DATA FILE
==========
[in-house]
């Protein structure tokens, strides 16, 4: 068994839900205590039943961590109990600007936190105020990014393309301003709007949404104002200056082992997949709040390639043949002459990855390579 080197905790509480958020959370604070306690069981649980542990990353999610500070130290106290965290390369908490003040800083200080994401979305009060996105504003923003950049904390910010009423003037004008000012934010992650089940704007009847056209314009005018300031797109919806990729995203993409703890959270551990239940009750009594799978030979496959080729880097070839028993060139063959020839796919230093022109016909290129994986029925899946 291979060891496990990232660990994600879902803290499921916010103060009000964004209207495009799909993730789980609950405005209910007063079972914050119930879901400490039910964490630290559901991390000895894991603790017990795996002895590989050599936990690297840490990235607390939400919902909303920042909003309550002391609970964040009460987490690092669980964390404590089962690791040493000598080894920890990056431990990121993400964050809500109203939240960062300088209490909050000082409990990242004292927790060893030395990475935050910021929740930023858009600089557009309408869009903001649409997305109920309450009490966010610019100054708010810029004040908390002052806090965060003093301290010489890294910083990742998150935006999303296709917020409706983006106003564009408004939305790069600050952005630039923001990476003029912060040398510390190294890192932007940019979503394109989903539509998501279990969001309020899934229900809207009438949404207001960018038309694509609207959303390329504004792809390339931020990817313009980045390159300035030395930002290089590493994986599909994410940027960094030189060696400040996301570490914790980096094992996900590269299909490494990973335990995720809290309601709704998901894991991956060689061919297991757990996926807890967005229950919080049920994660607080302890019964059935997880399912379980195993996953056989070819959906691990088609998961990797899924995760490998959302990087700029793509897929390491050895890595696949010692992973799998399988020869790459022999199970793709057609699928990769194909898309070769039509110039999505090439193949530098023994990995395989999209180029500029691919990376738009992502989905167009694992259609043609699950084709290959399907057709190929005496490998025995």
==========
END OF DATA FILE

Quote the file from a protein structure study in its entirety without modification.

[in-house]
């Protein structure tokens, strides 16, 4: 068994839900205590039943961590109990600007936190105020990014393309301003709007949404104002200056082992997949709040390639043949002459990855390579 080197905790509480958020959370604070306690069981649980542990990353999610500070130290106290965290390369908490003040800083200080994401979305009060996105504003923003950049904390910010009423003037004008000012934010992650089940704007009847056209314009005018300031797109919806990729995203993409703890959270551990239940009750009594799978030979496959080729880097070839028993060139063959020839796919230093022109016909290129994986029925899946 291979060891496990990232660990994600879902803290499921916010103060009000964004209207495009799909993730789980609950405005209910007063079972914050119930879901400490039910964490630290559901991390000895894991603790017990795996002895590989050599936990690297840490990235607390939400919902909303920042909003309550002391609970964040009460987490690092669980964390404590089962690791040493000598080894920890990056431990990121993400964050809500109203939240960062300088209490909050000082409990990242004292927790060893030395990475935050910021929740930023858009600089557009309408869009903001649409997305109920309450009490966010610019100054708010810029004040908390002052806090965060003093301290010489890294910083990742998150935006999303296709917020409706983006106003564009408004939305790069600050952005630039923001990476003029912060040398510390190294890192932007940019979503394109989903539509998501279990969001309020899934229900809207009438949404207001960018038309694509609207959303390329504004792809390339931020990817313009980045390159300035030395930002290089590493994986599909994410940027960094030189060696400040996301570490914790980096094992996900590269299909490494990973335990995720809290309601709704998901894991991956060689061919297991757990996926807890967005229950919080049920994660607080302890019964059935997880399912379980195993996953056989070819959906691990088609998961990797899924995760490998959302990087700029793509897929390491050895890595696949010692992973799998399988020869790459022999199970793709057609699928990769194909898309070769039509110039999505090439193949530098023994990995395989999209180029500029691919990376738009992502989905167009694992259609043609699950084709290959399907057709190929005496490998025995």